I like to occasionally peruse Henry's wonderful list of principles that make aikido work. Lately I've been working my way through this list, blogging about my thoughts on each one, and I've worked my way up to #3
Nothing Ever Works
Also occasionally stated as, "I wouldn't bet my life on THAT!"
All martial arts have assumptions and presuppositions. Axioms that they use as starting points. One of our most foundational assumptions in aikido is that it is near-useless to rely on strength and speed to get things done because (again, we assume) the bad guy is always bigger, tougher, stronger, faster, and more clued-in to the circumstances of the attack. This assumption makes sense because weaker, slower, smaller folks don't usually try to victimize more powerful people. So, it's not too bad a starting point to assume that you're always going to be the underdog.
Being the underdog means that Nothing Ever Works. Any time you try strength, he's stronger. Any time you try speed, he's faster. Any time you use your skills, he's more skilled.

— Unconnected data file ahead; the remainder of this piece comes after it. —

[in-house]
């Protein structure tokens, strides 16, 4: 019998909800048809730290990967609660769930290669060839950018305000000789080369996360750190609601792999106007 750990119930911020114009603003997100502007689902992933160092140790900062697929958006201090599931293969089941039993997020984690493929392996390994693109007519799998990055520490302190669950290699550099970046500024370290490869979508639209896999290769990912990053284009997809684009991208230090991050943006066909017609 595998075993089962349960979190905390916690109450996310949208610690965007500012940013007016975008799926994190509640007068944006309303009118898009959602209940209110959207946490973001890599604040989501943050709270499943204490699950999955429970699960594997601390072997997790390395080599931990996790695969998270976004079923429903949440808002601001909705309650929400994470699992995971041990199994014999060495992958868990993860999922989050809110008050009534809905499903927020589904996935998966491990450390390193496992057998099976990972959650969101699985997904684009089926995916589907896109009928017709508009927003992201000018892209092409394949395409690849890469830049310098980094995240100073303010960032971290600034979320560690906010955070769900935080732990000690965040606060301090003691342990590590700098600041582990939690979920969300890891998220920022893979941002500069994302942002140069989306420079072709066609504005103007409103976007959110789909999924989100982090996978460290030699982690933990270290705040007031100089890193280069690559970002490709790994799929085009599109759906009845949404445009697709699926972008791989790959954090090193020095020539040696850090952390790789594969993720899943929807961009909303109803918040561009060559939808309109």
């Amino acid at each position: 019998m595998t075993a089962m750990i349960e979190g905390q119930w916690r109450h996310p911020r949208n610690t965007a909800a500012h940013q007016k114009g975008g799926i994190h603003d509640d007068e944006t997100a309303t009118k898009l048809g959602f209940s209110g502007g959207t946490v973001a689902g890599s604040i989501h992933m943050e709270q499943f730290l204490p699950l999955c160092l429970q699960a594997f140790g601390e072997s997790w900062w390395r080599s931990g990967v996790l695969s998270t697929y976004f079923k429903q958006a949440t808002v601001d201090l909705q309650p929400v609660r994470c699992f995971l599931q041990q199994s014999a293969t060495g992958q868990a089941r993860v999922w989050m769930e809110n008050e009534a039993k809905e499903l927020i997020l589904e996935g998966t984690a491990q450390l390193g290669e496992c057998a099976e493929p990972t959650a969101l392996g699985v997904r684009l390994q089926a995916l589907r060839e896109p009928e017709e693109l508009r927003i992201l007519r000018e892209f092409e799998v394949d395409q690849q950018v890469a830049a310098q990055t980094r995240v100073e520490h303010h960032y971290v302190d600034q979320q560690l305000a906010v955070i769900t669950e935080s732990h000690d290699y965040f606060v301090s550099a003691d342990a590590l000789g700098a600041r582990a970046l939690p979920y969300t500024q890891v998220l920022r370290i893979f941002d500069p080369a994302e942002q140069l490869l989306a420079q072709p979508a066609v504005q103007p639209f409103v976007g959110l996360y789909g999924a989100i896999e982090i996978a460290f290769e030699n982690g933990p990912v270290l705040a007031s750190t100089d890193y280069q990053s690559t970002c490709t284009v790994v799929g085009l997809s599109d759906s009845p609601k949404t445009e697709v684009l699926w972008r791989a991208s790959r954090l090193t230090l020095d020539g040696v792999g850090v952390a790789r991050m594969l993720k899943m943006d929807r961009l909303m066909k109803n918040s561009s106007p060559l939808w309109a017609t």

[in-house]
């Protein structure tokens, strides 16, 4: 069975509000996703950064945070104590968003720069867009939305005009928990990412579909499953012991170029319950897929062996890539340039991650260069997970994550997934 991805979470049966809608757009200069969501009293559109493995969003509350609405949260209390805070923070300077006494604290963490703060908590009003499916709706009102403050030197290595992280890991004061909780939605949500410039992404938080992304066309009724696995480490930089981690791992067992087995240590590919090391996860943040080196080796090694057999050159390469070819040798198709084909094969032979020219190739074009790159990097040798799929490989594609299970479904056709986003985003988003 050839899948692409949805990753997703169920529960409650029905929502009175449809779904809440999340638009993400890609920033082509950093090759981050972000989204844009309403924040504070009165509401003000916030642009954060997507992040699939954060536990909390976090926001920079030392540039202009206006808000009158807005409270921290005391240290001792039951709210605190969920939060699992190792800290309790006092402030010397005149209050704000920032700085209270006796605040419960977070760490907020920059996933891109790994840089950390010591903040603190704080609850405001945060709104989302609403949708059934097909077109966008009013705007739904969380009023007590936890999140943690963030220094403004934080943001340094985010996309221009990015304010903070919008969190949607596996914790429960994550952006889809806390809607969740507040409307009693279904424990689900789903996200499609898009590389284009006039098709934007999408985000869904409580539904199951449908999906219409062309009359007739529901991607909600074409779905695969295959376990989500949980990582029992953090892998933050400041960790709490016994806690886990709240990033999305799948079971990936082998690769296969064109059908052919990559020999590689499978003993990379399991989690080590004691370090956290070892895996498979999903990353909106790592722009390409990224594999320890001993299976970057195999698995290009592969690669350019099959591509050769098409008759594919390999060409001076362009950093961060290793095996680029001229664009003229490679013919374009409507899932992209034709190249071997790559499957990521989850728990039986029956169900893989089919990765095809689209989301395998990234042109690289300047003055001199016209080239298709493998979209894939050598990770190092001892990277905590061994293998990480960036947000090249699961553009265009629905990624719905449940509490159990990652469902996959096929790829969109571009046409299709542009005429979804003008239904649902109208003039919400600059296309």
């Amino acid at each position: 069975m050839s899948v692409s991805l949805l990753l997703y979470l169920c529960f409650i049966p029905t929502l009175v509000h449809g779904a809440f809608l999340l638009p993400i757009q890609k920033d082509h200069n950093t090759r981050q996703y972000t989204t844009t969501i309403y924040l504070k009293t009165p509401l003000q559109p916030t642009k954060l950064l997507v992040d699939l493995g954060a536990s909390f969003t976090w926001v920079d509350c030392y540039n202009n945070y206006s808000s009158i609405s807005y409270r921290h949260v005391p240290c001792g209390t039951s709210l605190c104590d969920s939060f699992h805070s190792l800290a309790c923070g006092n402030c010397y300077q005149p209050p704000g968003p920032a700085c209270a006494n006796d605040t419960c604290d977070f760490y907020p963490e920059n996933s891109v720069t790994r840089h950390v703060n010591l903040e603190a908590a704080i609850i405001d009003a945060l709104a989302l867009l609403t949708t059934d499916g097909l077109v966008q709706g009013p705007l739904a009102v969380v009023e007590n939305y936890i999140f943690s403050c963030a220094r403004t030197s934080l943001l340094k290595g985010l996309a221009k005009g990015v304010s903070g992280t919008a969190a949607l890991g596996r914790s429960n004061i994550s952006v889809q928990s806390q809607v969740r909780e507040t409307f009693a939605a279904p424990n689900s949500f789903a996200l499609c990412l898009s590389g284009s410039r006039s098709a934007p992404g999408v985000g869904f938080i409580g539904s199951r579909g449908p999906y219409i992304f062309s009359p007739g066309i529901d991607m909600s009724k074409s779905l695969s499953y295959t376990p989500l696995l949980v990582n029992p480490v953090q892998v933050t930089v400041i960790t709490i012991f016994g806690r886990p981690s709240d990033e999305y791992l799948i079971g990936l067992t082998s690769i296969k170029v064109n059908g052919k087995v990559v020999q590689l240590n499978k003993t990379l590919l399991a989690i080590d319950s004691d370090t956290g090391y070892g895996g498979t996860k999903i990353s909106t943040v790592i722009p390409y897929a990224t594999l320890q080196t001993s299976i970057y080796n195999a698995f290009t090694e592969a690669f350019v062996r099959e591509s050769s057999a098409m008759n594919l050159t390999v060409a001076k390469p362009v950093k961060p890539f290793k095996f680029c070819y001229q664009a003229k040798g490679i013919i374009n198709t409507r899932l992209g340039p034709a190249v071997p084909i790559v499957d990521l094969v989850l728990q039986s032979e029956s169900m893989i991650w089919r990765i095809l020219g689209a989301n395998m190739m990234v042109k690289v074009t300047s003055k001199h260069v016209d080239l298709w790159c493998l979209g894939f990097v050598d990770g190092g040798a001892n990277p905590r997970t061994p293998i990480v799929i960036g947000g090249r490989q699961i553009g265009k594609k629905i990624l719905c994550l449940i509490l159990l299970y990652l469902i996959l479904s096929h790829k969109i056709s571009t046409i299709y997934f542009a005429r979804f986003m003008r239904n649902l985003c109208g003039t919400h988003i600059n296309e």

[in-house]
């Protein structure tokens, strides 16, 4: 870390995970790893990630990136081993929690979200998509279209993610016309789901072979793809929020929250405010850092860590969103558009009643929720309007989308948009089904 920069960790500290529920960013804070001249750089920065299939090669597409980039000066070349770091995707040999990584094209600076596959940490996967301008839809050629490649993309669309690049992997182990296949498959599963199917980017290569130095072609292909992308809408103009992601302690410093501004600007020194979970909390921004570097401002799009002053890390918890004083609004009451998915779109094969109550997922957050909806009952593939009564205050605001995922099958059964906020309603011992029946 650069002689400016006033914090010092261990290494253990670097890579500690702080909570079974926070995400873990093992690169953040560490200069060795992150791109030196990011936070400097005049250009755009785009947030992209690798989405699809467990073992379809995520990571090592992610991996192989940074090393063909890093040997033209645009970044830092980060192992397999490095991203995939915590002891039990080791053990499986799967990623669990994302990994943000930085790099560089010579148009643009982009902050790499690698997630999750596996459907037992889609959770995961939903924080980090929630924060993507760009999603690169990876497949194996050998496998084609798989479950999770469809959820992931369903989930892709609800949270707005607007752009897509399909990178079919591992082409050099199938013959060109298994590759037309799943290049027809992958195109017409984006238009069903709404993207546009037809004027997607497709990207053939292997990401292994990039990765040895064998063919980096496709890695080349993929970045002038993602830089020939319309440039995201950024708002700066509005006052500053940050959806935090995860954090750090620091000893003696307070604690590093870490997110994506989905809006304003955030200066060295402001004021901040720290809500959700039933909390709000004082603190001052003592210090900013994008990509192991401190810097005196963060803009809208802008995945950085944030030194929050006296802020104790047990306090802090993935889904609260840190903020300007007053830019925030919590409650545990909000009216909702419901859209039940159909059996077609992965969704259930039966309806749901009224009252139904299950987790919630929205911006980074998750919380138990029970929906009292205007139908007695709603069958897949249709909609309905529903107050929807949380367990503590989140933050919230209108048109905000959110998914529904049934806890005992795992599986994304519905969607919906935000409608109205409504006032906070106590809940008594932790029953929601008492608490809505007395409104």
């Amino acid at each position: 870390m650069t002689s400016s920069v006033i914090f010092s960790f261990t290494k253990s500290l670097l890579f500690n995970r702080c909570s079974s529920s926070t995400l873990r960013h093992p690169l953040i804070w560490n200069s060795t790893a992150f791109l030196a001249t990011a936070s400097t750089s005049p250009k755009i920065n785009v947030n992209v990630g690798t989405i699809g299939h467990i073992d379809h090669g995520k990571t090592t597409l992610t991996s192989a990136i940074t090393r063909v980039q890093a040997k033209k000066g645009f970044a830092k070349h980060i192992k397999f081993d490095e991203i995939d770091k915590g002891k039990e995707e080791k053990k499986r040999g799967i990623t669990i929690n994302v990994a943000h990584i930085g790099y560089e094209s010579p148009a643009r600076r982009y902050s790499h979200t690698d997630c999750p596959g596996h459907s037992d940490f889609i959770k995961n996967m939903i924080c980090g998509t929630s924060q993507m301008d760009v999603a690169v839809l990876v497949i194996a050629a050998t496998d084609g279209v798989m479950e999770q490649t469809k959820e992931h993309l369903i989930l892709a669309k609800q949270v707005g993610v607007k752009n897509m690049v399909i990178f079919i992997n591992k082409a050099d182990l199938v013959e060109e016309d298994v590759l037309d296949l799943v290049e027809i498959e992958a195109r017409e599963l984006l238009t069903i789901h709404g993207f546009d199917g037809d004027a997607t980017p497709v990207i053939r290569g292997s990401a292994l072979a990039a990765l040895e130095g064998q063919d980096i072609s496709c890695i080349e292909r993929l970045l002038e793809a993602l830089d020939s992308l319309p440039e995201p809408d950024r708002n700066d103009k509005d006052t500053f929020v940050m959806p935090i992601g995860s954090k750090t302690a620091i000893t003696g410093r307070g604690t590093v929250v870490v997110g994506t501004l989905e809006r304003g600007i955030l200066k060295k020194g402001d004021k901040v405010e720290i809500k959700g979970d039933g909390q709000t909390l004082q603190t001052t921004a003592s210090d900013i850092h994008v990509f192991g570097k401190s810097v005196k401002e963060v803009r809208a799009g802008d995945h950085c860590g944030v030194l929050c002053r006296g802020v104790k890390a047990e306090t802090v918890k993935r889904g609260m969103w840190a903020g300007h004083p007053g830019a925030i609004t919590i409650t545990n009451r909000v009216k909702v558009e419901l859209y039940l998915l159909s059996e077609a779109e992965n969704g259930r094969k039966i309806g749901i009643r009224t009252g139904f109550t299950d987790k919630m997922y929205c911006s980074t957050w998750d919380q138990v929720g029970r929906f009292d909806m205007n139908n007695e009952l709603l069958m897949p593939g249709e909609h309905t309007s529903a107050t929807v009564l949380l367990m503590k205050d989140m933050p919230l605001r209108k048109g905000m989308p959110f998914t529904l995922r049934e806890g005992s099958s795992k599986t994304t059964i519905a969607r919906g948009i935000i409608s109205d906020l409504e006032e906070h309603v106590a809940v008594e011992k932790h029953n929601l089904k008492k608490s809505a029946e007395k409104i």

This means that you have to build your martial art based on strategies that do not require abnormal amounts of strength, speed, or skill to work. Your techniques have to be robust and fail-soft, and everything has to have a back-up plan. If you have the co-ordination and athletic skill that it takes to stand up and balance and walk around at a fast walking pace, then you have enough athleticism to make aikido work. If you are strong enough to push or pull a heavy door open, then you have enough strength. And by the time you get to about green belt (around 60 mat hours) you have just about all the knowledge and skill that you need to make aikido work pretty good.
It's a crazy sort of near-paradox.
Aikido works because we start out with the assumption that nothing we do will ever work.
It's crazy, but it works.